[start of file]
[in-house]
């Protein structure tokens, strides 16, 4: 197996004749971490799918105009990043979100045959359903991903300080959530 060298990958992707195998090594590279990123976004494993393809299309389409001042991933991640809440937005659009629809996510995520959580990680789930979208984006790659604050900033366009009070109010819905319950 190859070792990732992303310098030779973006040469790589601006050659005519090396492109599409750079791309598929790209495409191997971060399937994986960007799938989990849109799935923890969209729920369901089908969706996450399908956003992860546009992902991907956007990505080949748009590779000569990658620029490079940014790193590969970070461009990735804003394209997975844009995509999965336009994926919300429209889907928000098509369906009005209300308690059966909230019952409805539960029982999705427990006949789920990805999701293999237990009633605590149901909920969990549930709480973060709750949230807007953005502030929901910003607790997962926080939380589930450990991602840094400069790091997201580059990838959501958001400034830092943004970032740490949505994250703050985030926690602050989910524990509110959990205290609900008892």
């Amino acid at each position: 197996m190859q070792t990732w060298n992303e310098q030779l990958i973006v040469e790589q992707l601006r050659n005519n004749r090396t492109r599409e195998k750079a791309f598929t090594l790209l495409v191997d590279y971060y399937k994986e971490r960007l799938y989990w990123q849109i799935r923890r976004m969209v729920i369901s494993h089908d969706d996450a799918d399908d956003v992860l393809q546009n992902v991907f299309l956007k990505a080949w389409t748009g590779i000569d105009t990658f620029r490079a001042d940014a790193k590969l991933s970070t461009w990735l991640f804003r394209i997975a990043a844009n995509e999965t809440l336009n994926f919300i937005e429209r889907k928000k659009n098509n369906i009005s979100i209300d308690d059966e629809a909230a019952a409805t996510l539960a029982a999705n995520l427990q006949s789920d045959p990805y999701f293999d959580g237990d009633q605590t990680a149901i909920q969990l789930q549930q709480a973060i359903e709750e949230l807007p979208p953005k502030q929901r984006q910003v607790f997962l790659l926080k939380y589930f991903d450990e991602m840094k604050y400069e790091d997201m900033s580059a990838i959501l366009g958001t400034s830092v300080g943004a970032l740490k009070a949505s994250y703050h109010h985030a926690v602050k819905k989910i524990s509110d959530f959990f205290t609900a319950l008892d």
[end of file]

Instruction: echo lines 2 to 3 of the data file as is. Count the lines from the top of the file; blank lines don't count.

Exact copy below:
């Protein structure tokens, strides 16, 4: 197996004749971490799918105009990043979100045959359903991903300080959530 060298990958992707195998090594590279990123976004494993393809299309389409001042991933991640809440937005659009629809996510995520959580990680789930979208984006790659604050900033366009009070109010819905319950 190859070792990732992303310098030779973006040469790589601006050659005519090396492109599409750079791309598929790209495409191997971060399937994986960007799938989990849109799935923890969209729920369901089908969706996450399908956003992860546009992902991907956007990505080949748009590779000569990658620029490079940014790193590969970070461009990735804003394209997975844009995509999965336009994926919300429209889907928000098509369906009005209300308690059966909230019952409805539960029982999705427990006949789920990805999701293999237990009633605590149901909920969990549930709480973060709750949230807007953005502030929901910003607790997962926080939380589930450990991602840094400069790091997201580059990838959501958001400034830092943004970032740490949505994250703050985030926690602050989910524990509110959990205290609900008892």
């Amino acid at each position: 197996m190859q070792t990732w060298n992303e310098q030779l990958i973006v040469e790589q992707l601006r050659n005519n004749r090396t492109r599409e195998k750079a791309f598929t090594l790209l495409v191997d590279y971060y399937k994986e971490r960007l799938y989990w990123q849109i799935r923890r976004m969209v729920i369901s494993h089908d969706d996450a799918d399908d956003v992860l393809q546009n992902v991907f299309l956007k990505a080949w389409t748009g590779i000569d105009t990658f620029r490079a001042d940014a790193k590969l991933s970070t461009w990735l991640f804003r394209i997975a990043a844009n995509e999965t809440l336009n994926f919300i937005e429209r889907k928000k659009n098509n369906i009005s979100i209300d308690d059966e629809a909230a019952a409805t996510l539960a029982a999705n995520l427990q006949s789920d045959p990805y999701f293999d959580g237990d009633q605590t990680a149901i909920q969990l789930q549930q709480a973060i359903e709750e949230l807007p979208p953005k502030q929901r984006q910003v607790f997962l790659l926080k939380y589930f991903d450990e991602m840094k604050y400069e790091d997201m900033s580059a990838i959501l366009g958001t400034s830092v300080g943004a970032l740490k009070a949505s994250y703050h109010h985030a926690v602050k819905k989910i524990s509110d959530f959990f205290t609900a319950l008892d």